Monitor will benefit pregnant diabetics

The presentation of a Diabetic Foetal monitor to the Diabetes Centre, Nobles Hospital  Jan Clark, Sherilea O'Boyle, Dr Arutha Krishnan, Mr Tarun Ghosh, Regan Baggley & Suzanne McVay being presented with the monitor by Joanne Clague (seated)

The presentation of a Diabetic Foetal monitor to the Diabetes Centre, Nobles Hospital Jan Clark, Sherilea O'Boyle, Dr Arutha Krishnan, Mr Tarun Ghosh, Regan Baggley & Suzanne McVay being presented with the monitor by Joanne Clague (seated)

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A new resource that will benefit all pregnant diabetic women in the Isle of Man has been donated to Noble’s Hospital’s diabetes centre.

On Tuesday, The Manx Diabetic Group presented a foetal monitor – worth £6,800 – to the centre following a request from the team.

Joanne Clague, of The Manx Diabetic Group, explained that pregnancies for women with diabetes are categorised as high risk.

‘Women are seen, ideally, before they get pregnant and up to six weeks post-natal every two weeks at a joint diabetic/obstetric clinic where they are seen by a specialist diabetologist, specialist nurse, dietician, obstetrician and specialist midwife,’ she explained.

‘But the numerous growth scans of their babies and CTG (cardiotocography) monitoring had to be done on another site at a separate appointment.

‘Having a monitor in the diabetes centre means the scans can be done at the same appointment.’

She added: ‘So it’s a new resource that will benefit all diabetic pregnant women in the Isle of Man.

‘There were 35 through the service last year, which is about 3 to 4 per cent of the overall delivery rate.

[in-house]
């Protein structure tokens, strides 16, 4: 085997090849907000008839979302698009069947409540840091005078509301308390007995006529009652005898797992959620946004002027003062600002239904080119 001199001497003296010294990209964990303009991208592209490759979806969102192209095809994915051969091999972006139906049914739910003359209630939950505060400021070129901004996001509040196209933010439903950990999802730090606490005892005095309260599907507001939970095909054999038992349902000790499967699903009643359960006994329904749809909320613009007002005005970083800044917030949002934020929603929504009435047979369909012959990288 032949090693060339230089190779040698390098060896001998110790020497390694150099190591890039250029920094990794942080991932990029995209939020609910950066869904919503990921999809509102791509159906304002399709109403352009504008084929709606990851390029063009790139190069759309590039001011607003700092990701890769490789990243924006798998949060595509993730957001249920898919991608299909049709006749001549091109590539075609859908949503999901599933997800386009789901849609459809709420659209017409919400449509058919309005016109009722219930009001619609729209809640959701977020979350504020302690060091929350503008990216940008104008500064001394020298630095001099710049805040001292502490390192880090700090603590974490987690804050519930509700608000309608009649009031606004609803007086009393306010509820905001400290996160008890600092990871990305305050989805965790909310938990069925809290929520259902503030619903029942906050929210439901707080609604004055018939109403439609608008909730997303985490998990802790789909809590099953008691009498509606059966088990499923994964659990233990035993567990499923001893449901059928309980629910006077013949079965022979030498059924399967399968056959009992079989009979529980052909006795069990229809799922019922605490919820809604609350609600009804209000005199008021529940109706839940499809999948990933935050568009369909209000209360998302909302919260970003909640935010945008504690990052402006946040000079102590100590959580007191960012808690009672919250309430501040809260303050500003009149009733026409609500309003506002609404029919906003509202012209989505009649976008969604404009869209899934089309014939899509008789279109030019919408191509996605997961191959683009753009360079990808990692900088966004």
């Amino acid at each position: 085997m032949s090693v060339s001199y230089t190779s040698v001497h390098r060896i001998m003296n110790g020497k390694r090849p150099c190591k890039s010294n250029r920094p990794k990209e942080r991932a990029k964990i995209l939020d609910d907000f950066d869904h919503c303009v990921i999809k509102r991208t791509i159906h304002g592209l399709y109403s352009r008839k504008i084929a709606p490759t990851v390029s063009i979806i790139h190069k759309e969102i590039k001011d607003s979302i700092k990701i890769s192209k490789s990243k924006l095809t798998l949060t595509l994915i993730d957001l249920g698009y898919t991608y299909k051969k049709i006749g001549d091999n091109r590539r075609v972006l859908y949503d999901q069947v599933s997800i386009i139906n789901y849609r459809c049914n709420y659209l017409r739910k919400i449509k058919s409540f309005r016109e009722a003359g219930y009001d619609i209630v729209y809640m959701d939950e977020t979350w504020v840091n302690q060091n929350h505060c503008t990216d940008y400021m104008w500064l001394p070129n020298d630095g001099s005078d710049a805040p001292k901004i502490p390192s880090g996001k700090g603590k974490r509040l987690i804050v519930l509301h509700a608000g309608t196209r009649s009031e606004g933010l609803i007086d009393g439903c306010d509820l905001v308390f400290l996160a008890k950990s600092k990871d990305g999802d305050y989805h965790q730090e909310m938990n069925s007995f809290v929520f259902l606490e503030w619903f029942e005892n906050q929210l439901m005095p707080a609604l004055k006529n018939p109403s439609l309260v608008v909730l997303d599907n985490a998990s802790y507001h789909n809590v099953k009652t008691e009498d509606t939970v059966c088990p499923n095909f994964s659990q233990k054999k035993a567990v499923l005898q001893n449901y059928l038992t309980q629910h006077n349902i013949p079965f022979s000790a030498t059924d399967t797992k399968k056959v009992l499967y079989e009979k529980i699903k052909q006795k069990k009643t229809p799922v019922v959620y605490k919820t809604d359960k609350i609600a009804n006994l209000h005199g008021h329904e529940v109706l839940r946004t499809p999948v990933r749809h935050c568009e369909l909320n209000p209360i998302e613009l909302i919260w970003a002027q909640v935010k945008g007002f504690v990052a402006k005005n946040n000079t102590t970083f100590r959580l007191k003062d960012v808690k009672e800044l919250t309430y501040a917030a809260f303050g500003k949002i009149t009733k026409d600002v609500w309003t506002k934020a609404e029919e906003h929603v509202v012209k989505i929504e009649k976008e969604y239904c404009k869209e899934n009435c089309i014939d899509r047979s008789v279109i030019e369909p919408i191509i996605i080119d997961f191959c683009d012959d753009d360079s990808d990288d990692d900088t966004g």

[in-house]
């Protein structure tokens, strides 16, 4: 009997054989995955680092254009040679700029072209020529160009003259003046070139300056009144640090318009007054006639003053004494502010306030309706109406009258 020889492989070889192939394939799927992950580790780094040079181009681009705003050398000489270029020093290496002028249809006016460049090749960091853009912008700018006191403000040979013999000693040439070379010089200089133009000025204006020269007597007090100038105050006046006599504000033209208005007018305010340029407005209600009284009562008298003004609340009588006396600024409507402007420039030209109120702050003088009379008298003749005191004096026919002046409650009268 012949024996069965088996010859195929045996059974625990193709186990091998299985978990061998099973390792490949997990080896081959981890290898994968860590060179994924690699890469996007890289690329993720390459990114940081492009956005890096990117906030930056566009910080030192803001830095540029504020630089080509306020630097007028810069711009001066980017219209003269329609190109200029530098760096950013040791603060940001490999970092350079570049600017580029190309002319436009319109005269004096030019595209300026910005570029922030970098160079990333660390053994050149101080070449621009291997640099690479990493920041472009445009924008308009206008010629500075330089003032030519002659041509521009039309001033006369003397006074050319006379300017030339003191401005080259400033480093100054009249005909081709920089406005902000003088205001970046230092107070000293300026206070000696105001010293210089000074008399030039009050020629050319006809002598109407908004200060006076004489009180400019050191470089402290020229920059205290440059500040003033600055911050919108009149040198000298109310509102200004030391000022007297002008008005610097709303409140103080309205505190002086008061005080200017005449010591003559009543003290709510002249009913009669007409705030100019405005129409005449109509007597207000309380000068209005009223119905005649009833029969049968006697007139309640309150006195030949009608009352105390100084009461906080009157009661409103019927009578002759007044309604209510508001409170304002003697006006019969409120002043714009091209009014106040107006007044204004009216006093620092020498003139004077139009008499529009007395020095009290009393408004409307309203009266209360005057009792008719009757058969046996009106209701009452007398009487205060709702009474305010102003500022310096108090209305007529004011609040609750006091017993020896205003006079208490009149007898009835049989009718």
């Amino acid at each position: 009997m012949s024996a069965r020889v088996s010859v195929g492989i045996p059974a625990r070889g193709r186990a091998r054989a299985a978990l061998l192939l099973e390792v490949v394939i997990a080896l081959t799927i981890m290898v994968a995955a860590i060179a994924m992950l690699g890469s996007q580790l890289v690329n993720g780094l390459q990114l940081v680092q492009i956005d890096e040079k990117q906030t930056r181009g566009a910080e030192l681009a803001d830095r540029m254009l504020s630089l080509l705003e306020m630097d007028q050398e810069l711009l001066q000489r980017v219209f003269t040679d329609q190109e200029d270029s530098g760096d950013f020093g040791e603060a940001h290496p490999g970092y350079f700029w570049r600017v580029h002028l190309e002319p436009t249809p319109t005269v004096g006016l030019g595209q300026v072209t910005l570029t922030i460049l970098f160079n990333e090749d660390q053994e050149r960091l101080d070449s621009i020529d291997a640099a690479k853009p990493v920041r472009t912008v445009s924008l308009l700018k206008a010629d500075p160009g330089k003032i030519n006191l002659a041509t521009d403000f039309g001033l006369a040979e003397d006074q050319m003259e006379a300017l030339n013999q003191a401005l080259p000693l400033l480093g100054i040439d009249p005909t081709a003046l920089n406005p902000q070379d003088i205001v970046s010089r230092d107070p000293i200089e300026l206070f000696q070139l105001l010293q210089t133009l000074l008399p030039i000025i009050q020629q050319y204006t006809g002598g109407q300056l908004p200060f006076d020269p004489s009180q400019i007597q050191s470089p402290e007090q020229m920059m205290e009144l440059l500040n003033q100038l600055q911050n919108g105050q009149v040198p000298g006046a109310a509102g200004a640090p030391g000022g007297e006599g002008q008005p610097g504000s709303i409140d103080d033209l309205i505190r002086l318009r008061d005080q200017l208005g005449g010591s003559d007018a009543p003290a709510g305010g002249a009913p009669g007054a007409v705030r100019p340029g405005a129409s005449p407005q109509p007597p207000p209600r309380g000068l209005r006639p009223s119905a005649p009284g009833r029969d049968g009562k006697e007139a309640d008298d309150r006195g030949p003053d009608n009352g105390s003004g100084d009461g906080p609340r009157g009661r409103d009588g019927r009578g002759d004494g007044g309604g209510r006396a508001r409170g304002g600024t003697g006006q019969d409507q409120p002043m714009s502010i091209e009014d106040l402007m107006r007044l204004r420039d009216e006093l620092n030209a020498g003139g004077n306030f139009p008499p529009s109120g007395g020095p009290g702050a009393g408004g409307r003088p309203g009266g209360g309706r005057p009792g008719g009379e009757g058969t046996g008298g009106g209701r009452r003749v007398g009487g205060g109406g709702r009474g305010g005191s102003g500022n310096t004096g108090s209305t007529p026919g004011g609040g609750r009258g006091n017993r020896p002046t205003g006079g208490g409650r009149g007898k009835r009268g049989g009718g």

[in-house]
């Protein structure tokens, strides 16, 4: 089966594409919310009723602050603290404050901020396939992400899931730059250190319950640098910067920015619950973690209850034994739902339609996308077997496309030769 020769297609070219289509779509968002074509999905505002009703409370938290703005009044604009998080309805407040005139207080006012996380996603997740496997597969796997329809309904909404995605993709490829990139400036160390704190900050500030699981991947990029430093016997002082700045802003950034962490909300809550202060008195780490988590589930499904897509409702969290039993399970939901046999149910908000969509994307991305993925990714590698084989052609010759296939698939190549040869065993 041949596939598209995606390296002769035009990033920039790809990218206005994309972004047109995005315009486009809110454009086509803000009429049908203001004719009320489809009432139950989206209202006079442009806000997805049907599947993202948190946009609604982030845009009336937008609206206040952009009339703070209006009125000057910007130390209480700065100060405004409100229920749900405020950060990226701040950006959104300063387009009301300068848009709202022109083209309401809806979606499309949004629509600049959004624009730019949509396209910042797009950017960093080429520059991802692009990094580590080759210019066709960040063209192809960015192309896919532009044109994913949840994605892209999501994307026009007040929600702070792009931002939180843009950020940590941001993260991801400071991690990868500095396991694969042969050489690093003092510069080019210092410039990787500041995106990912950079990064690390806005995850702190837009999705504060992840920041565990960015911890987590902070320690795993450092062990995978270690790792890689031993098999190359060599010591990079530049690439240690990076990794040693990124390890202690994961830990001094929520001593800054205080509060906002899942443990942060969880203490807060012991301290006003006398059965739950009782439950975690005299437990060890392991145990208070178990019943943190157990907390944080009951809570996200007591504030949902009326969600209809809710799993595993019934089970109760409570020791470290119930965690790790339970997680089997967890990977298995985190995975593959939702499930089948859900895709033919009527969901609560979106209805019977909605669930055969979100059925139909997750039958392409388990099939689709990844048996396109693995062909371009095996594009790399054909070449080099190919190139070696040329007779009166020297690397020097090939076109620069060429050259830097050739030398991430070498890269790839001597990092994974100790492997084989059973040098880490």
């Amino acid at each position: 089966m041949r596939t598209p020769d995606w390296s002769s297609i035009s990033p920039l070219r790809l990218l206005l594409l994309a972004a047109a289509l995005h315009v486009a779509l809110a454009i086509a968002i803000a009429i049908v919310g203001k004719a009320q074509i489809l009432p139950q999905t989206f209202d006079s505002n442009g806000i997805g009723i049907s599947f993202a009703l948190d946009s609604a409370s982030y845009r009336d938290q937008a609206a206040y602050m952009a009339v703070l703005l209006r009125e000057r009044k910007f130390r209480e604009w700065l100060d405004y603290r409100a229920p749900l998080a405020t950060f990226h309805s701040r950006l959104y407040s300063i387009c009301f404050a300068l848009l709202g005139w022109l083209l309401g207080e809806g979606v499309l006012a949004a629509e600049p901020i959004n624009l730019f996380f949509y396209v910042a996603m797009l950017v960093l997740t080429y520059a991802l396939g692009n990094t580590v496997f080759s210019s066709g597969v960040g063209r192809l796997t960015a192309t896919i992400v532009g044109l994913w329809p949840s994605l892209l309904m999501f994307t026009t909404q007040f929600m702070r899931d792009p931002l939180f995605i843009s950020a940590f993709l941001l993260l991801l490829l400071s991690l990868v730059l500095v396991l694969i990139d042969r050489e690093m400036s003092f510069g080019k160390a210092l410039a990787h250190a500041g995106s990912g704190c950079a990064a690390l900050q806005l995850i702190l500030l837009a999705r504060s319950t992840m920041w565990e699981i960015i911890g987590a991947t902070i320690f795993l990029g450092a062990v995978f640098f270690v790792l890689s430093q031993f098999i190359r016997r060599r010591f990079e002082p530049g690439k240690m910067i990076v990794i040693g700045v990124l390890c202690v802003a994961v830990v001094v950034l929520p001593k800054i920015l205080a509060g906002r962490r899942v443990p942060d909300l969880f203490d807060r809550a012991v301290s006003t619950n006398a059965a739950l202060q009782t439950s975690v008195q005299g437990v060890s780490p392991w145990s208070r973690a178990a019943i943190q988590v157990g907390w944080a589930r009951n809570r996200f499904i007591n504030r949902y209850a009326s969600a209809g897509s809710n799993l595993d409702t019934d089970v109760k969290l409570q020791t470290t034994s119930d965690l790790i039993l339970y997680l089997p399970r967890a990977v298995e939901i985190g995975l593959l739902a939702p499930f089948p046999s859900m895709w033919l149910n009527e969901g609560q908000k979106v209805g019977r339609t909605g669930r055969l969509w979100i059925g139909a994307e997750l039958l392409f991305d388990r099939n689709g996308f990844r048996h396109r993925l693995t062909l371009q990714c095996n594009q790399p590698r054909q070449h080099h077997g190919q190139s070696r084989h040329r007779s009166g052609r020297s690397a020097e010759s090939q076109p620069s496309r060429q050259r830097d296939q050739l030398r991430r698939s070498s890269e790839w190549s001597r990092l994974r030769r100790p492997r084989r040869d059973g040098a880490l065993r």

‘It doesn’t sound like a lot in terms of numbers but the care for these women is highly specialised.’

The Manx Diabetic Group, formed in 1986, has bought a range of equipment for the centre.

It includes seven 24-hour blood pressure monitors, three continuous monitors, a computerised digital fundus eye camera and slit lamp and three computer review stations, one of which was for use by Ramsey and District Cottage Hospital.

In addition, the organisation, which is affiliated with Diabetes UK but is an independent entity, has made donations towards an Argon laser machine for the hospital’s eye clinic.

Earlier this year, the group celebrated the success of its campaign to wipe out a children’s waiting list for specialist diabetic insulin pumps.

Pumps 4 Kids, a joint initiative with the Manx Independent, raised more than £55,000 – well exceeding its original target of £20,000.

The diabetes centre provides multi-professional team assessment, screening, treatment and management to diabetes patients. It aims to provide a ‘one-stop approach’ to clinic attendance.

Joanne (seated) is pictured presenting the foetal monitor to diabetes centre staff Jan Clark, Sherilea O’Boyle, Dr Arutha Krishnan, Tarun Ghosh, Regan Baggley and Suzanne McVay.

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